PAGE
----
Sunday, May 14, 2017

Some reflections on the status of women on Mother's Day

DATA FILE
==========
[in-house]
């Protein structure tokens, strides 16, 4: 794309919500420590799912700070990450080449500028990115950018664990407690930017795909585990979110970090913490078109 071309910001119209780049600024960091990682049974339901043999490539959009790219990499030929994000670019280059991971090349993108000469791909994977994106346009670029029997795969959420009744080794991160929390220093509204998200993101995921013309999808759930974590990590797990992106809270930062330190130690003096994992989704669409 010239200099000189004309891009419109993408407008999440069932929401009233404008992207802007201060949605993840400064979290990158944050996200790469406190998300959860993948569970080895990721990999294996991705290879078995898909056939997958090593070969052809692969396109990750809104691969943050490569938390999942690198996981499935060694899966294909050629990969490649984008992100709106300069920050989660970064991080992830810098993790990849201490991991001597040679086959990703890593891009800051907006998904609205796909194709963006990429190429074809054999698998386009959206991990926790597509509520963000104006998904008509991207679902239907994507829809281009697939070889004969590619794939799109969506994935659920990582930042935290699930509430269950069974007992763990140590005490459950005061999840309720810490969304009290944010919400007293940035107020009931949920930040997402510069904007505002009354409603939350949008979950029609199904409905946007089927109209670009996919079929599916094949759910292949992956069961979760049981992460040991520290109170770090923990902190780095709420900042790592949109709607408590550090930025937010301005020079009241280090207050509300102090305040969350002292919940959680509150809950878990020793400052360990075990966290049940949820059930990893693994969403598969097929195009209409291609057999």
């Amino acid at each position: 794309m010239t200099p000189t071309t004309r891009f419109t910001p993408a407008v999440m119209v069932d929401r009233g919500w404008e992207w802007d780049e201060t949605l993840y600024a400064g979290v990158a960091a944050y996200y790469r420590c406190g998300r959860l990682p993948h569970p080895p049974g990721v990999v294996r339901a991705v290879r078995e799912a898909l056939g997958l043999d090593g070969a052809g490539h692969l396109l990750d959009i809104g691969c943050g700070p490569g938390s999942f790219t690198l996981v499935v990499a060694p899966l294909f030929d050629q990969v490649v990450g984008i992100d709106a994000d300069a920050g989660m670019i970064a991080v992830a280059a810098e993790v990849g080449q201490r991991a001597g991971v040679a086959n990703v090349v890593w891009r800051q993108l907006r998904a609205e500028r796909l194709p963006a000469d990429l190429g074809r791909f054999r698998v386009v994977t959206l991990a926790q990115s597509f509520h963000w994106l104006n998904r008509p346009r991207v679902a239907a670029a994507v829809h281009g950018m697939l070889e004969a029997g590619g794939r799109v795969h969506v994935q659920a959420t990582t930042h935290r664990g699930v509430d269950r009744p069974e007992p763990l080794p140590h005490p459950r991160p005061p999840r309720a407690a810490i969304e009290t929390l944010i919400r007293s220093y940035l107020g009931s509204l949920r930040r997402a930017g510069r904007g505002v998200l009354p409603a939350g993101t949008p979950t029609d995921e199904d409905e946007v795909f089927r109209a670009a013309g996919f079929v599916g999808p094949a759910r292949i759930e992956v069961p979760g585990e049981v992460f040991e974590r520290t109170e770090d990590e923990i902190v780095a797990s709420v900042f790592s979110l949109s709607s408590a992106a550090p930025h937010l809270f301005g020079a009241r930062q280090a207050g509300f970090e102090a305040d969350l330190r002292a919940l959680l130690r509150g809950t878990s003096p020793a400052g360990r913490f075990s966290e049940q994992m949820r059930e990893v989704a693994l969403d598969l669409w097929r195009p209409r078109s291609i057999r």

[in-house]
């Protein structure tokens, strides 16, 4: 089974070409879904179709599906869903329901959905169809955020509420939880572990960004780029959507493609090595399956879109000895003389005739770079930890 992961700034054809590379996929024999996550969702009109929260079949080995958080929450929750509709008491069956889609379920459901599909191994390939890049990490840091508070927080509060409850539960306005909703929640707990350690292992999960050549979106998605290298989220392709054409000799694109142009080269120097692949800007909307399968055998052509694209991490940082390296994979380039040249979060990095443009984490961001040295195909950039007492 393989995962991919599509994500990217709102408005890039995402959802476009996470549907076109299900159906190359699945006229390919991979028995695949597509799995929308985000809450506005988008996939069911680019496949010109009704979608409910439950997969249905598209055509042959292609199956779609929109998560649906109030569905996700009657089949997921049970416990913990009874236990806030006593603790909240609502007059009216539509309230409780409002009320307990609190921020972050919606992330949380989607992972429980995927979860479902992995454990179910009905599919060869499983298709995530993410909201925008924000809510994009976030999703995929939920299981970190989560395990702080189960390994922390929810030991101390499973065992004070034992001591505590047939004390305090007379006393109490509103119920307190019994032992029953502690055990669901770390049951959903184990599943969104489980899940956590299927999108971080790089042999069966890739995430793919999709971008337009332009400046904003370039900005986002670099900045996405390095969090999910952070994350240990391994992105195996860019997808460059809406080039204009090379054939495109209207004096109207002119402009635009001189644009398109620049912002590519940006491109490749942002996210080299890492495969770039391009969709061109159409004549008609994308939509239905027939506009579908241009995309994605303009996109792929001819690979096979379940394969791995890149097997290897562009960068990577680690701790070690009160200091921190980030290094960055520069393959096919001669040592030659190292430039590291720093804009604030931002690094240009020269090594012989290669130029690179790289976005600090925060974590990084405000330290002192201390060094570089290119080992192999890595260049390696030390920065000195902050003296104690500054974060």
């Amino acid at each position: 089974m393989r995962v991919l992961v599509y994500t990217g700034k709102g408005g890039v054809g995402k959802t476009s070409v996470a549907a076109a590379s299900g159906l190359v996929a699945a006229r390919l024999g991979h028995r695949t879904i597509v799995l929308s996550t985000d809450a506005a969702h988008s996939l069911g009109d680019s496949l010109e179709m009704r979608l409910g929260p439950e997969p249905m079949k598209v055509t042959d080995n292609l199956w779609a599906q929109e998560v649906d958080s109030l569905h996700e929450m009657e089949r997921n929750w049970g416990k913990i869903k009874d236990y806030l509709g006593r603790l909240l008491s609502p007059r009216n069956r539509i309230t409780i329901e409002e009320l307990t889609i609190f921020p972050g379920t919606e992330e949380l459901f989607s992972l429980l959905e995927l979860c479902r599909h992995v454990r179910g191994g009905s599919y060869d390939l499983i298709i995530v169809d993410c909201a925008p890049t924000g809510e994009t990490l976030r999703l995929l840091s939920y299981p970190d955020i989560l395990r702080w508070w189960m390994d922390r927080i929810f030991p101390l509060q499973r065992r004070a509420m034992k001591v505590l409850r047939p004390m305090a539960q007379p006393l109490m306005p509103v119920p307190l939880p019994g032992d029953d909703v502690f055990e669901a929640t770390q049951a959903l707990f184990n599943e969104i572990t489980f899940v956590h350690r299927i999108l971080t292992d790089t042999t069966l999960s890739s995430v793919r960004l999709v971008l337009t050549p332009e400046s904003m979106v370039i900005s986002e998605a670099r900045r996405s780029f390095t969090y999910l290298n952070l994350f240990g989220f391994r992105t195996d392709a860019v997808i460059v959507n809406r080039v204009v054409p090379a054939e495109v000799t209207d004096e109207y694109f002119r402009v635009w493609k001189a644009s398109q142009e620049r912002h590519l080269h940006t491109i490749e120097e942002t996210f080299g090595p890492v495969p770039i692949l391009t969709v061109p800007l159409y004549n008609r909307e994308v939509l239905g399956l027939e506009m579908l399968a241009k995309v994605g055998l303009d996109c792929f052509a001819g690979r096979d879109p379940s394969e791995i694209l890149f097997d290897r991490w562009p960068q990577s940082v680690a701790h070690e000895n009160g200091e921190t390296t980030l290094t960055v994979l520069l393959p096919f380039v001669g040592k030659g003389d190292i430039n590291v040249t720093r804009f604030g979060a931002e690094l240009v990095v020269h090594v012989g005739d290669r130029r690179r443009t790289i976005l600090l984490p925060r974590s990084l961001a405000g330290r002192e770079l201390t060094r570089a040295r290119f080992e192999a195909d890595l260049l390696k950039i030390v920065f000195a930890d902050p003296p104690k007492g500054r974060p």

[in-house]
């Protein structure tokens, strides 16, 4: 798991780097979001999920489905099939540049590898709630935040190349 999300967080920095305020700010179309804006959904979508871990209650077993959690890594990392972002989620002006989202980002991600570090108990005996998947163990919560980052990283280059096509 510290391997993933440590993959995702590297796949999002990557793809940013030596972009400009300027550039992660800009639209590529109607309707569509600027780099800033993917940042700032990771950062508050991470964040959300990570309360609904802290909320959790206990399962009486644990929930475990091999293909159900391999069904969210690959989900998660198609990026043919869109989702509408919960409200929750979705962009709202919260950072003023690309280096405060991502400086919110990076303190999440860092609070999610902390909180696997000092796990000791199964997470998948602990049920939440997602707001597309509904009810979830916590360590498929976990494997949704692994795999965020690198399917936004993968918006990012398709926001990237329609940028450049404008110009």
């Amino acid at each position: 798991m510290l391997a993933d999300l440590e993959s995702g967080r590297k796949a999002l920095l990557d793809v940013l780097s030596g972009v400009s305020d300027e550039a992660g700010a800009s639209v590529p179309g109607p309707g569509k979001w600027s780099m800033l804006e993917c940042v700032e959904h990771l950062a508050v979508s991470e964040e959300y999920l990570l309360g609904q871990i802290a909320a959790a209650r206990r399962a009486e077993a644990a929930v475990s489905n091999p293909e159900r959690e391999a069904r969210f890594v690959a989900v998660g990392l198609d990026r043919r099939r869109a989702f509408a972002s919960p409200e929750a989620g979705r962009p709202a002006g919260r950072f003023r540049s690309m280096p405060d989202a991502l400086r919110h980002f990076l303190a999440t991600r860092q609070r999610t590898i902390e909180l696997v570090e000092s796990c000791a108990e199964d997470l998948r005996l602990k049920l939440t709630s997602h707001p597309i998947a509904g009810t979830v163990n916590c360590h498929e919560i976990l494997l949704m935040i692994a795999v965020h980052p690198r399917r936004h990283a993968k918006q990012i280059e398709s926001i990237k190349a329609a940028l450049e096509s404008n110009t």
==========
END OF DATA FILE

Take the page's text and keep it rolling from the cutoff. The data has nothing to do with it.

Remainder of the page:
I have been preoccupied with balance between the sexes since I was a teenager, with an atmosphere of mutual respect and love as the foundation of a relationship. Over forty years later, I don’t see much of it in modern society and I find that immensely disappointing. I watched the women in my mother’s generation raise their children and live within the constraints of the times they lived in (1950s-1960s). Most of them did not work outside the home, and the few that did (in my neighborhood) were considered to be unusual. There always had to be an excuse for why they worked—they needed extra money to help with the mortgage, or they needed to supplement their husband’s income if he was sick or on disability, etc. In addition, many of them took care of parents and other family members who were old or sick, respectively (unpaid work). Rarely was it considered that a woman, a wife, a mother, would want to work because she enjoyed working, because she wanted to put her education to use, because she wanted to contribute to progress in society in this way, because she wanted to give something back in the form of her intelligence, diligence and hard work. It was not considered that she might want to be a part of the process, might want to make a difference, and might want to matter. Wanting to work, to pursue a career had and has nothing to do with wanting to abandon her role as a wife and mother. It had and has to do with honoring herself and her unique talents.